Building Blocks of Life Created in “Impossible” Place
NASA-funded scientists have discovered amino acids, a fundamental building block of life, in a meteorite where none were expected.
“This meteorite formed when two asteroids collided,” said Dr. Daniel Glavin of NASA’s Goddard Space Flight Center, Greenbelt, Md. “The shock of the collision heated it to more than 2,000 degrees Fahrenheit, hot enough that all complex organic molecules like amino acids should have been destroyed, but we found them anyway.” Glavin is lead author of a paper on this discovery that appeared December 15 in Meteoritics and Planetary Science. “Finding them in this type of meteorite suggests that there is more than one way to make amino acids in space, which increases the chance for finding life elsewhere in the Universe.”
Amino acids are used to make proteins, the workhorse molecules of life, used in everything from structures like hair to enzymes, the catalysts that speed up or regulate chemical reactions. Just as the 26 letters of the alphabet are arranged in limitless combinations to make words, life uses 20 different amino acids in a huge variety of arrangements to build millions of different proteins.
The meteorite is a remnant of asteroid 2008 TC3, estimated to have measured just six to fifteen feet across—the first asteroid ever detected in space prior to impacting Earth. After it broke up on entering Earth’s atmosphere, remnants of the asteroid—now in the form of meteorites—landed in the Nubian Desert of northern Sudan on October 7, 2008. A meteorite sample was found to contain 19 different amino acids, in amounts ranging from 0.5 to 149 parts per billion.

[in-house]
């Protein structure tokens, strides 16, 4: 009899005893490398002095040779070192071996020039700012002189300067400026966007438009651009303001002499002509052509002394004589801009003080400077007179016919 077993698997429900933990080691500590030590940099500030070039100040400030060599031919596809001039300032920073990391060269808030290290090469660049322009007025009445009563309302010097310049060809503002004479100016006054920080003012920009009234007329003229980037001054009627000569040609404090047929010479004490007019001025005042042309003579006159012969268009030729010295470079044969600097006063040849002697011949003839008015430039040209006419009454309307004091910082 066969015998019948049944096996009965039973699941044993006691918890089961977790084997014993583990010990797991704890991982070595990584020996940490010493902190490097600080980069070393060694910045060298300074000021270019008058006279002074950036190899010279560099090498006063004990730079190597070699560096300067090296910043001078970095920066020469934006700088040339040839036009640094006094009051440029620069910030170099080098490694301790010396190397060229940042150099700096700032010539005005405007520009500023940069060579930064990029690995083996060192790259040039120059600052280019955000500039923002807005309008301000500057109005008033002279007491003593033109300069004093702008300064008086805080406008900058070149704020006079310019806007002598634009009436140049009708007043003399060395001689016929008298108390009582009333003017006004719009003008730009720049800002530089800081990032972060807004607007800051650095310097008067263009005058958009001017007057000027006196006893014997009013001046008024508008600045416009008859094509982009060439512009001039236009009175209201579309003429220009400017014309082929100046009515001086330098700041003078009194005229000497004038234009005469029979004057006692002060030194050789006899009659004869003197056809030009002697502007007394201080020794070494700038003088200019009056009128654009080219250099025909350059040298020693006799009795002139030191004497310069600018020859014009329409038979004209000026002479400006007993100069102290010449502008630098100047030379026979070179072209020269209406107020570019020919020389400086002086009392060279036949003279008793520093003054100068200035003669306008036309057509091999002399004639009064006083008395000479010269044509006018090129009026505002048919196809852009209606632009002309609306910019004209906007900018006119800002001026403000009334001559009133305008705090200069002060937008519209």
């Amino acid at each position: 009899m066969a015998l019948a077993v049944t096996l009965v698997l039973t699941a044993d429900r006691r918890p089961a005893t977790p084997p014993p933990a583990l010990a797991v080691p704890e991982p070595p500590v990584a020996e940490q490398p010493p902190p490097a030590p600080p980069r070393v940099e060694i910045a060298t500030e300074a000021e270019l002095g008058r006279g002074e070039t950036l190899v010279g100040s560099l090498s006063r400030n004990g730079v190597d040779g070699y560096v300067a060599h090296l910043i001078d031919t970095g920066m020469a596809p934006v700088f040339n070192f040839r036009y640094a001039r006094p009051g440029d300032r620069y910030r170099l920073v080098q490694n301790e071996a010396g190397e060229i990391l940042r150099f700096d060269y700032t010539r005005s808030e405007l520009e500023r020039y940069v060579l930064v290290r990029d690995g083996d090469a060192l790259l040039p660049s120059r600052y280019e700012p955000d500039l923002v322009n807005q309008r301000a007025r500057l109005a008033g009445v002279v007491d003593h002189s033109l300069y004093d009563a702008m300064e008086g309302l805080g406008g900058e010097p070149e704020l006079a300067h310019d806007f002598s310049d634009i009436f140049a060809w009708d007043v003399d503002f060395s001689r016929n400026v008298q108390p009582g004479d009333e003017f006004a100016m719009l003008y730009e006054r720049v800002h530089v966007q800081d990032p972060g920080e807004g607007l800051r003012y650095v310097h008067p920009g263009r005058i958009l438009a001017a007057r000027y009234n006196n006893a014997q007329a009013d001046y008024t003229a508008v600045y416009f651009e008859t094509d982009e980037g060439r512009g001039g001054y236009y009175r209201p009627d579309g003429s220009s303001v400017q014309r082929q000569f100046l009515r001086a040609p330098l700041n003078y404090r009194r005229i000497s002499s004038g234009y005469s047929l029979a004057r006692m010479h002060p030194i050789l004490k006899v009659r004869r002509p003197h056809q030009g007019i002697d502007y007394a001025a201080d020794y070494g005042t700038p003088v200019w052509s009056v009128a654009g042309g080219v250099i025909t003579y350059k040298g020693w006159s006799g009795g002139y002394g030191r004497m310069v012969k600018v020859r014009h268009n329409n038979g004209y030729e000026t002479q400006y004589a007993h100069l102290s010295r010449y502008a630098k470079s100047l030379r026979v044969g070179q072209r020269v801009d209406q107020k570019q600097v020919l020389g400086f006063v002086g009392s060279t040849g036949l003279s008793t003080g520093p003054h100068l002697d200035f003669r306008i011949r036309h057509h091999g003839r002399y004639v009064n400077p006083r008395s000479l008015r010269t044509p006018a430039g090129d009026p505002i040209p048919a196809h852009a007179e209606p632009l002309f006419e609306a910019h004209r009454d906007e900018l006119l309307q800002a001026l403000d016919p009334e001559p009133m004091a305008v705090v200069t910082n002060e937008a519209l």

The team had to be sure that the amino acids in the meteorite didn’t come from contamination by life on Earth, and they were able to do so because of the way amino acids are made. Amino acid molecules can be built in two ways that are mirror images of each other, like your hands. Life on Earth uses left-handed amino acids, and they are never mixed with right-handed ones—but the amino acids found in the meteorite had equal amounts of the left and right-handed varieties.
The sample contained various minerals that only form under high temperatures, indicating it was forged in a violent collision. The team thinks it’s unlikely that amino acids carried by the original asteroids could have survived such temperatures—more than 2,000 degrees Fahrenheit. Instead, they believe there could be an alternate method for making amino acids in space. “Previously, we thought the simplest way to make amino acids in an asteroid was at cooler temperatures in the presence of liquid water. This meteorite suggests there’s another way involving reactions in gases as a very hot asteroid cools down,” said Glavin.
FOR WATCHERS OF THE SKY, THESE ARE EXCITING DAYS. The recent discoveries pointing toward the likelihood of life beyond the Earth encourage this writer to wonder: Could there indeed be a tendency, or principle, in the Universe that generates and sustains life everywhere? To me, It’s a good thought for the holidays, and somehow I am reminded of an “astro-poem” I wrote, while living in Manhattan Beach, in the far-off December of 1964:
A STAR BEYOND
When dry winds from the east blow down on us
And beat our ocean’s breath back out to sea,
We know December’s here: a sharp-edged month
Of golden afternoon and sudden dusk.
This beach at evening wears a desert face—
Deserted and forgotten by the crowd
Whose distant rush goes silent at the boom
And hush of water, working in the gloom.
We love these desert winds that shape our sky
Into a polished lens for seeing through,
And at some midnight hour bring into view
A star beyond the stars we thought we knew.
Happy holidays, and keep looking up!
Poem is from the book, First Star I See Tonight, by Robert L. Eklund (www.firststarbook.com). Copyright 2007, Robert L. Eklund.